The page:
Mikkel Pates, Forum News Service, Published August 29 2013
Sunflowers bloom: Progress still behind 5-year average for North Dakota and South Dakota
Only 37 percent of North Dakota’s sunflowers were blooming the week of Aug. 12, but by Aug. 19, the National Agricultural Statistics Service was reporting that 71 percent were blooming. That 71 percent is still behind a 99 percent five-year average for the state, according to NASS.
NASS says South Dakota progress was similar. Texas sunflowers were 10 percent harvested, versus a 5 percent average. Kansas was behind normal at 65 percent bloomed, compared to the 71 percent average.
North Dakota State University helps coordinate a National Sunflower Association Sunflower Field Survey every fall, says Kevin Capistran, a Crookston, Minn., farmer and president of the NSA.
This year, the surveyors follow a number of fields during a growing season with an early season survey, followed by the traditional fall survey. In the early part of the survey, 23 fields were surveyed (after sunflower establishment) in 16 counties.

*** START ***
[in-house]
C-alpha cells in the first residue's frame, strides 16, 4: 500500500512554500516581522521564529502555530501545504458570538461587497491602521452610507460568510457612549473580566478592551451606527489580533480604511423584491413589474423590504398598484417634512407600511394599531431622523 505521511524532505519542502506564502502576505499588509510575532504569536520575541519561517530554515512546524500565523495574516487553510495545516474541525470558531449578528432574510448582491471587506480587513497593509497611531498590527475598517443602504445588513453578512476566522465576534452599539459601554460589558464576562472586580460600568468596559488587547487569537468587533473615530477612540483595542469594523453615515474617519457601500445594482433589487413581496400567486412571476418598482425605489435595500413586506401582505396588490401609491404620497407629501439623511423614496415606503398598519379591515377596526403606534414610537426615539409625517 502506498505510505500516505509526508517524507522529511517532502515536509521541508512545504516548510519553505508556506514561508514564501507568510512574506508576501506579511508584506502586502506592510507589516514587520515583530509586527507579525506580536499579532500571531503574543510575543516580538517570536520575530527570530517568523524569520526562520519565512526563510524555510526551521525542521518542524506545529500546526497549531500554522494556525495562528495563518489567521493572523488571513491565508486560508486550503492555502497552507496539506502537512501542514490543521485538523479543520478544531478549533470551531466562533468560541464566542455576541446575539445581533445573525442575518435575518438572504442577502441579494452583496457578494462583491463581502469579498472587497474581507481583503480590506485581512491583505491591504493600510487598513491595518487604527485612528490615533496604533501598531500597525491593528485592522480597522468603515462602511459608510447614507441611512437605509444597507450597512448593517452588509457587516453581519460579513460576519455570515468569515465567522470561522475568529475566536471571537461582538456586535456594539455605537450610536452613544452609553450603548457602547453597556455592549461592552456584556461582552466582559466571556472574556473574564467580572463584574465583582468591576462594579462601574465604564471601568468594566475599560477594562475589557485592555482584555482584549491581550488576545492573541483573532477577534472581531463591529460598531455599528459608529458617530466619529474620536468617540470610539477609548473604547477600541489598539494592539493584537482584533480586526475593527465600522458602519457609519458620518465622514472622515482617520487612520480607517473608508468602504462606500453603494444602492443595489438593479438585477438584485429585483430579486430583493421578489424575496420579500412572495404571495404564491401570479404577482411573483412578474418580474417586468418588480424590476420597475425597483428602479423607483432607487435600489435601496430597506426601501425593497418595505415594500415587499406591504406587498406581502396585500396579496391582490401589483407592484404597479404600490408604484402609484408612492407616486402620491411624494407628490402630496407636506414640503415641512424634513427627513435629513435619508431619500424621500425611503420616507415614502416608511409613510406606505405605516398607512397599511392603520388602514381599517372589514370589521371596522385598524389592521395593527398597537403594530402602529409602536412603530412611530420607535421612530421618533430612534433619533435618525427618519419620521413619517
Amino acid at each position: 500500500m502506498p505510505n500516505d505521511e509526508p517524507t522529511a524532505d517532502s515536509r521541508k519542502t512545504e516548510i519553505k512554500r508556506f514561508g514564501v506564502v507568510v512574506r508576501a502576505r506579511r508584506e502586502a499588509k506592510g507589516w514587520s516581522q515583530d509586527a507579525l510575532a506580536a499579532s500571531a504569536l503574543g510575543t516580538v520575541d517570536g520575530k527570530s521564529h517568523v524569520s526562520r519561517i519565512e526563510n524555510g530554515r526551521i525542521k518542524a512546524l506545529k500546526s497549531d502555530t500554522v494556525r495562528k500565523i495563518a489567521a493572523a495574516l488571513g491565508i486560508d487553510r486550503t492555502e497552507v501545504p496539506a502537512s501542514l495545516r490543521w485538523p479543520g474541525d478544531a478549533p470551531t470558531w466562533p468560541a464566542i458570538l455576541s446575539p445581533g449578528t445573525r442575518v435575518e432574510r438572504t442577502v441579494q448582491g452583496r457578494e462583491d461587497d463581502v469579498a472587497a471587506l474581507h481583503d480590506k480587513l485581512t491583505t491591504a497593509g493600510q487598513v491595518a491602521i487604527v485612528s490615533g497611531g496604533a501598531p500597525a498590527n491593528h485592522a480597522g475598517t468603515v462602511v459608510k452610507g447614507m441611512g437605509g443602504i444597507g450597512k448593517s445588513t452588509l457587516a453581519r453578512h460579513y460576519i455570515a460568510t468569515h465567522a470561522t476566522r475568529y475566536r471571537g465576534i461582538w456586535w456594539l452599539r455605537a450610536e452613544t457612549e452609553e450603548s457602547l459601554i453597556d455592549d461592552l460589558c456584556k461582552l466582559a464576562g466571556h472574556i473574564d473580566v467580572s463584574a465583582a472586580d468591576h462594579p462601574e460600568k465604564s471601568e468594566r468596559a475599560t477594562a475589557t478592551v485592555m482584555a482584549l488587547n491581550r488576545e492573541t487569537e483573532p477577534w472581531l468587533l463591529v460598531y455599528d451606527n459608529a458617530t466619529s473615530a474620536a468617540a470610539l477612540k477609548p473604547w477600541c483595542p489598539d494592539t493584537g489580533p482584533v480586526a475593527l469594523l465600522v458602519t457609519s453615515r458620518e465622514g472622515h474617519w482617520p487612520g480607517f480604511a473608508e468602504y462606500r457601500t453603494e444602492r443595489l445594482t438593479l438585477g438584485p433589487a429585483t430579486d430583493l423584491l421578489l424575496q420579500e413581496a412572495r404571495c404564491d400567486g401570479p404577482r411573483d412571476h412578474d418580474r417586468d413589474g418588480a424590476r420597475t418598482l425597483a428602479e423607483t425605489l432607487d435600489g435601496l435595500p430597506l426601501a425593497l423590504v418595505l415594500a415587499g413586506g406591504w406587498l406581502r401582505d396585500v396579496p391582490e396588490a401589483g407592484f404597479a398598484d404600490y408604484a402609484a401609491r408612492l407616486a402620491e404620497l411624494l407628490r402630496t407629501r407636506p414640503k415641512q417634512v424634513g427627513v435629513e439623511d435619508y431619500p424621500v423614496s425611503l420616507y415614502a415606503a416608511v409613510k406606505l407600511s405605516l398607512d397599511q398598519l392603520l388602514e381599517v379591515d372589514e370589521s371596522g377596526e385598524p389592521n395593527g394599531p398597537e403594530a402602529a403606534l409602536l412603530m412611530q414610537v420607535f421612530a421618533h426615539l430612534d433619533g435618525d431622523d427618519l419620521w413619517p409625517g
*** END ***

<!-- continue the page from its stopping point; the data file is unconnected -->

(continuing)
Three fields were surveyed in Minnesota, four in South Dakota and 16 in North Dakota. Seventeen of the fields were oilseed sunflowers and six were confection sunflowers.
Oil hybrid fields averaged 18,825 plants per acre population. As expected, confection stands were less, at 15,536 plants per acre. Sunflower following small grains averaged 19,234 plants per acre, compared with 16,585 for sunflower following corn.
“This is significantly different,” says Hans Kandel, an NDSU agronomist. “There tends to be more plant residue in corn fields, which may influence the sunflower stand establishment. This finding needs to be looked at in more detail.”
Farmers reported they were targeting an average of 21,600 plants per acre, so results were about 16 percent less than they expected. Some of those poorer results were a result of wet areas and planting conditions. Average seeding depth was 1.75 inches.
Capistran notes that late blooming isn’t as much a worry for sunflowers as for other crops because they can survive frost down to 26 degrees for up to four hours. He says a lack of rain is a bigger worry for most crops, but sunflowers typically can handle that the best, too.